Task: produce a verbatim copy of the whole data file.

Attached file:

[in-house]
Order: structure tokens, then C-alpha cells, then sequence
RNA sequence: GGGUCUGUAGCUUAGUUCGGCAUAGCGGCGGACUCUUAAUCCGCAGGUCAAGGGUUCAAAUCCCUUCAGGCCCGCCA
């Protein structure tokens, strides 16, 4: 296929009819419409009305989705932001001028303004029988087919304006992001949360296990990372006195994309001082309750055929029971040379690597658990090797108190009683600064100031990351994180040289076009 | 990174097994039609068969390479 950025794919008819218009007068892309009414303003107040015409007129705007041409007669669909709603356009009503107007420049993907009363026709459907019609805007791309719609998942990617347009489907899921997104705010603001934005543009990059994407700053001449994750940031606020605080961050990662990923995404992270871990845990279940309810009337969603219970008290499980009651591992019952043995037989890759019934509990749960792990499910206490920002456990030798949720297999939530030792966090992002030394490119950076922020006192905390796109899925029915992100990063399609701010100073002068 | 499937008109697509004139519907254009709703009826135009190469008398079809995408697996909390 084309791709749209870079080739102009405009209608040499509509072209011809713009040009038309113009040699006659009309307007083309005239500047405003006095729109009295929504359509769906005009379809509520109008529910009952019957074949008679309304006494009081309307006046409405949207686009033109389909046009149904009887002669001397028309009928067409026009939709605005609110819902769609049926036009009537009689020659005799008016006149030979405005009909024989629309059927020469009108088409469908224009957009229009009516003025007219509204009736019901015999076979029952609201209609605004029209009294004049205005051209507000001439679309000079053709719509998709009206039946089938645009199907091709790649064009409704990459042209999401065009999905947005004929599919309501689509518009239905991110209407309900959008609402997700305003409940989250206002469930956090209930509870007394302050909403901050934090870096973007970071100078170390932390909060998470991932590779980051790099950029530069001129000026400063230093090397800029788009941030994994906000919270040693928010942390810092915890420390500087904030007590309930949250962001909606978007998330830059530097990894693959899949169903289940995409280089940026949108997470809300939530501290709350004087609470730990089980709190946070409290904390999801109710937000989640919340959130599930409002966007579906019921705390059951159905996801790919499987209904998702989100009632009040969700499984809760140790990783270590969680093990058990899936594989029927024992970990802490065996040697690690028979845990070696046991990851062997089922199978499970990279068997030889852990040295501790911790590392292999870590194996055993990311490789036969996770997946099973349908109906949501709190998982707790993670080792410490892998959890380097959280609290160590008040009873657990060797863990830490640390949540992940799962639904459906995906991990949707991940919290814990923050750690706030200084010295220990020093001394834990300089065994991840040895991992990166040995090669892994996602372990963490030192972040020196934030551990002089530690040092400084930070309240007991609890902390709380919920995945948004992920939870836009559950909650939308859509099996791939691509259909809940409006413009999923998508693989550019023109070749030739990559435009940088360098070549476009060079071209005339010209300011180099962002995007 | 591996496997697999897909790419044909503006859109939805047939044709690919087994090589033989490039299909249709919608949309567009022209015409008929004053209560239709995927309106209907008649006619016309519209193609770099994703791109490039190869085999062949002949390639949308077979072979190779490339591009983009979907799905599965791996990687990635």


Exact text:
[in-house]
Order: structure tokens, then C-alpha cells, then sequence
RNA sequence: GGGUCUGUAGCUUAGUUCGGCAUAGCGGCGGACUCUUAAUCCGCAGGUCAAGGGUUCAAAUCCCUUCAGGCCCGCCA
């Protein structure tokens, strides 16, 4: 296929009819419409009305989705932001001028303004029988087919304006992001949360296990990372006195994309001082309750055929029971040379690597658990090797108190009683600064100031990351994180040289076009 | 990174097994039609068969390479 950025794919008819218009007068892309009414303003107040015409007129705007041409007669669909709603356009009503107007420049993907009363026709459907019609805007791309719609998942990617347009489907899921997104705010603001934005543009990059994407700053001449994750940031606020605080961050990662990923995404992270871990845990279940309810009337969603219970008290499980009651591992019952043995037989890759019934509990749960792990499910206490920002456990030798949720297999939530030792966090992002030394490119950076922020006192905390796109899925029915992100990063399609701010100073002068 | 499937008109697509004139519907254009709703009826135009190469008398079809995408697996909390 084309791709749209870079080739102009405009209608040499509509072209011809713009040009038309113009040699006659009309307007083309005239500047405003006095729109009295929504359509769906005009379809509520109008529910009952019957074949008679309304006494009081309307006046409405949207686009033109389909046009149904009887002669001397028309009928067409026009939709605005609110819902769609049926036009009537009689020659005799008016006149030979405005009909024989629309059927020469009108088409469908224009957009229009009516003025007219509204009736019901015999076979029952609201209609605004029209009294004049205005051209507000001439679309000079053709719509998709009206039946089938645009199907091709790649064009409704990459042209999401065009999905947005004929599919309501689509518009239905991110209407309900959008609402997700305003409940989250206002469930956090209930509870007394302050909403901050934090870096973007970071100078170390932390909060998470991932590779980051790099950029530069001129000026400063230093090397800029788009941030994994906000919270040693928010942390810092915890420390500087904030007590309930949250962001909606978007998330830059530097990894693959899949169903289940995409280089940026949108997470809300939530501290709350004087609470730990089980709190946070409290904390999801109710937000989640919340959130599930409002966007579906019921705390059951159905996801790919499987209904998702989100009632009040969700499984809760140790990783270590969680093990058990899936594989029927024992970990802490065996040697690690028979845990070696046991990851062997089922199978499970990279068997030889852990040295501790911790590392292999870590194996055993990311490789036969996770997946099973349908109906949501709190998982707790993670080792410490892998959890380097959280609290160590008040009873657990060797863990830490640390949540992940799962639904459906995906991990949707991940919290814990923050750690706030200084010295220990020093001394834990300089065994991840040895991992990166040995090669892994996602372990963490030192972040020196934030551990002089530690040092400084930070309240007991609890902390709380919920995945948004992920939870836009559950909650939308859509099996791939691509259909809940409006413009999923998508693989550019023109070749030739990559435009940088360098070549476009060079071209005339010209300011180099962002995007 | 591996496997697999897909790419044909503006859109939805047939044709690919087994090589033989490039299909249709919608949309567009022209015409008929004053209560239709995927309106209907008649006619016309519209193609770099994703791109490039190869085999062949002949390639949308077979072979190779490339591009983009979907799905599965791996990687990635």